Monday, October 10, 2016

State Tests How to Best Support ECEAP Providers

Last summer, the Legislature passed the Early Start Act (ESA) and Governor J. Inslee signed it into law. The ESA improves access to high-quality early learning opportunities and is key to improving child outcomes and strengthening school readiness. To assist with this, DEL explores ways to help child care providers prepare to offer integrated child care and ECEAP services.

DEL contracted with Child Care Aware of Washington (CCA of WA) to conduct a two-year pilot to:

  • Learn what child care providers need to be successful in providing joint ECEAP and child care services. 
  • Develop and test the training and coaching approaches needed in addition to the existing support provided through Early Achievers.
  • The pilot training, toolkit, and methodology (with individualized coaching between each training sessions) worked. Some refinements to training, sequencing, and other supports were also identified. 

Highlighted recommendations:

Training and coaching. Allow time for providers and coaches to build relationships and improve programs. This is key to success.

In the pilot, training cohorts helped providers explore potential consortium or subcontracting relationships early. All participants made progress in their understanding of Early Childhood Education and Assistance Program (ECEAP) implementation and are eager to continue despite lack of ECEAP slots. Most participants wanted to reach Early Achievers level four before adding ECEAP.
“The training really sparked my thinking of next steps regarding staffing, professional development, program oversight and implementation of the standards.”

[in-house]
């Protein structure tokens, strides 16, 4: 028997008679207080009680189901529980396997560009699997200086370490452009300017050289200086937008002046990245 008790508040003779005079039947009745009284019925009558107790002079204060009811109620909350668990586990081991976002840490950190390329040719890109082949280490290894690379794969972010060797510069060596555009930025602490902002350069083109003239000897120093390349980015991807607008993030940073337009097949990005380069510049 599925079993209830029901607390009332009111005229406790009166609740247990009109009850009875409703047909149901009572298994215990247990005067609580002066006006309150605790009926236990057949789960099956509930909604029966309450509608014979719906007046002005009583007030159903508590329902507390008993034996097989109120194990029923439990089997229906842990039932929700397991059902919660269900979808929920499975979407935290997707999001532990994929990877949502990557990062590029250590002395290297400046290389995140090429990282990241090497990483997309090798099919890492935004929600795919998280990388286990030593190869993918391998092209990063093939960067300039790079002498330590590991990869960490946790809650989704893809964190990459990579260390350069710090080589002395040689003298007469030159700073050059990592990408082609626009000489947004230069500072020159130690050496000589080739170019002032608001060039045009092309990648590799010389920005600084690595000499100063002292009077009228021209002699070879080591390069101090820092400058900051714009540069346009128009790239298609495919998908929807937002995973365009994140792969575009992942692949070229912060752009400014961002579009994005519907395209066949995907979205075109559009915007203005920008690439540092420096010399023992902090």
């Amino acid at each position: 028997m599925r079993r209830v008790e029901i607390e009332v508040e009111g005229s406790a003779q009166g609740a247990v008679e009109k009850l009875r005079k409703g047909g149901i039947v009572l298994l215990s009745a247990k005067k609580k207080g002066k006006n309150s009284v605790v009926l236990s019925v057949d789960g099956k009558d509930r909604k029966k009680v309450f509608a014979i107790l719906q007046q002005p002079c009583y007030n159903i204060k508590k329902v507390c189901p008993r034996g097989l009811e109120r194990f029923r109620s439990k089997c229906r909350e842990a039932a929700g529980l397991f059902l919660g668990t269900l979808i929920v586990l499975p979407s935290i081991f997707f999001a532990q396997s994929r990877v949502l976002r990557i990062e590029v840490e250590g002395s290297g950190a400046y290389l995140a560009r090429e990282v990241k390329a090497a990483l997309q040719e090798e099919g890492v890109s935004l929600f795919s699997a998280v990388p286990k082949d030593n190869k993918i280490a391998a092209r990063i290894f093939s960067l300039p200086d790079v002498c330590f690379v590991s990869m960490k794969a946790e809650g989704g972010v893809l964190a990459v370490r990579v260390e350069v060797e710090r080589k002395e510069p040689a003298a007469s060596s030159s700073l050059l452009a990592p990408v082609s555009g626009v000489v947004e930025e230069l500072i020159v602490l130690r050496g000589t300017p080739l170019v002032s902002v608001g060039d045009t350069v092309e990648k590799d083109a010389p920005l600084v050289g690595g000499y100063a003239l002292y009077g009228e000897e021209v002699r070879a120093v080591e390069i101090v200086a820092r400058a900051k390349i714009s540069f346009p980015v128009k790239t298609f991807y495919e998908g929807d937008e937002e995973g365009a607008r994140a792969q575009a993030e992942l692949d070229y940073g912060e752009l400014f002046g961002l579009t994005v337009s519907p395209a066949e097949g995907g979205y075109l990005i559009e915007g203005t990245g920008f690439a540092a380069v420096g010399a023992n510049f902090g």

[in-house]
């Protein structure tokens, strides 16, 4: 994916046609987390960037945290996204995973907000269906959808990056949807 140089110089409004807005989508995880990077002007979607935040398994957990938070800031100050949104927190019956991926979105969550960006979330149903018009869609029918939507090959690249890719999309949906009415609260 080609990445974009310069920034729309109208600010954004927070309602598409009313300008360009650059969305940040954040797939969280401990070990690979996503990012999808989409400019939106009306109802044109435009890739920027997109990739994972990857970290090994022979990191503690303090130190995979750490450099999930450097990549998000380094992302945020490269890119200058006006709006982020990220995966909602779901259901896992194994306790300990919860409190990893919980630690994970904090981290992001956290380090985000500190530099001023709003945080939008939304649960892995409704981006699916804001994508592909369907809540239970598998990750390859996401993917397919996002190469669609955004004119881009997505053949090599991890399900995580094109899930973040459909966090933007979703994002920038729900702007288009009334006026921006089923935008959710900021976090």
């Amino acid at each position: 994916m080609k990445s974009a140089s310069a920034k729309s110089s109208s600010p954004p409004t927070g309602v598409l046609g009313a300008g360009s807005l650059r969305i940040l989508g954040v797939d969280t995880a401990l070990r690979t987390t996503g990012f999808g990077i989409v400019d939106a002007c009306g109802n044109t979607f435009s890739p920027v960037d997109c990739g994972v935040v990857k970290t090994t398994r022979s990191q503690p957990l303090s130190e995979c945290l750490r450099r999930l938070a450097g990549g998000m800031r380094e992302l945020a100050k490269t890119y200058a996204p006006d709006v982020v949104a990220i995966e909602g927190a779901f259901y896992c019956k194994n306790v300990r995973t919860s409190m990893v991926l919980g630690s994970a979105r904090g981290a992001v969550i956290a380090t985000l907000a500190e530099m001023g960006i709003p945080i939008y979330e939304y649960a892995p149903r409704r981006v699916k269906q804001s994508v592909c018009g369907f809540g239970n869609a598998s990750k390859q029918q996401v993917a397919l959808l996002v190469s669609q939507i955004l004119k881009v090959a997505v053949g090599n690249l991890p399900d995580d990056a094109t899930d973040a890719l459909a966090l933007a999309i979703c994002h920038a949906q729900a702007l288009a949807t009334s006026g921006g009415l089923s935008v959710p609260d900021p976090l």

Pilot participant 
Additional coaching is needed in offering comprehensive services, serving English language learners (ELL), and serving children with developmental delays or challenging behaviors. ELL participants needed more time to clarify the meaning of some materials. 
Toolkit. The ECEAP Pathway Toolkit (containing visual modules) helped participants to:
  • see what is involved, 
  • understand what implementation looks like, 
  • compare to current practices, and 
  • identify where they need to augment (or confirm what they are already doing); see examples, and reflect on their business to create a realistic plan of action. 
Coach Experience. Have coaches experienced in licensing, Early Achievers and ECEAP, as well as running a child care business. This promotes streamlined conversations, coaching, and participant understanding.

Considerable flexibility was needed to schedule coaching with busy providers. 

DEL also learned from a variety of issues that arose during the pilot, including:

System Issues. Availability of adequate facilities continues to be a challenge in ECEAP expansion. Some providers need increased funding for start-up and/or expansion of their facilities to add ECEAP.

Availability of Early Achievers scholarships and flexibility of the Professional Development plan within the ECEAP Performance Standards provided enough support to meet educational requirements. However, required course offerings are often not available at times or in ways that providers can participate.

Items Requiring Additional Exploration. Because of the lack of available ECEAP slots to implement during the pilot, year two of the pilot will need to explore several topic including, but not limited to:
  • Additional supports for completing the ECEAP application process which can be arduous.
  • Alignment of marketing, prioritization, and enrollment across existing and new contractors.
  • Peer networking so pilot (and future) providers can continue to strengthen relationships.

To read the report and complementary appendices, visit the following links:

To learn more about ECEAP or any of DEL’s programs, go to

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